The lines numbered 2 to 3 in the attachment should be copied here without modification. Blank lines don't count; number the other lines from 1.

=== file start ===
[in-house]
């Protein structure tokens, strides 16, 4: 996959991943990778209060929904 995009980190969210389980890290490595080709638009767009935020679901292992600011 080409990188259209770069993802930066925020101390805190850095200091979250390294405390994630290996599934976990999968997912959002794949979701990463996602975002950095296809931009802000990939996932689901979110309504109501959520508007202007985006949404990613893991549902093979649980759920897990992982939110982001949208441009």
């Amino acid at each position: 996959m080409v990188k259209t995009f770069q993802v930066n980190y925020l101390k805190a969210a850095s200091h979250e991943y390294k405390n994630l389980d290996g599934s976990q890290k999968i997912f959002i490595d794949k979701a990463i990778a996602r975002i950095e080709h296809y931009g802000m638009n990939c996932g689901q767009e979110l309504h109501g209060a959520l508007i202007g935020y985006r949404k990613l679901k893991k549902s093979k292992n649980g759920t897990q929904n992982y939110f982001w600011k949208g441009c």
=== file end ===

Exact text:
């Protein structure tokens, strides 16, 4: 996959991943990778209060929904 995009980190969210389980890290490595080709638009767009935020679901292992600011 080409990188259209770069993802930066925020101390805190850095200091979250390294405390994630290996599934976990999968997912959002794949979701990463996602975002950095296809931009802000990939996932689901979110309504109501959520508007202007985006949404990613893991549902093979649980759920897990992982939110982001949208441009």
């Amino acid at each position: 996959m080409v990188k259209t995009f770069q993802v930066n980190y925020l101390k805190a969210a850095s200091h979250e991943y390294k405390n994630l389980d290996g599934s976990q890290k999968i997912f959002i490595d794949k979701a990463i990778a996602r975002i950095e080709h296809y931009g802000m638009n990939c996932g689901q767009e979110l309504h109501g209060a959520l508007i202007g935020y985006r949404k990613l679901k893991k549902s093979k292992n649980g759920t897990q929904n992982y939110f982001w600011k949208g441009c």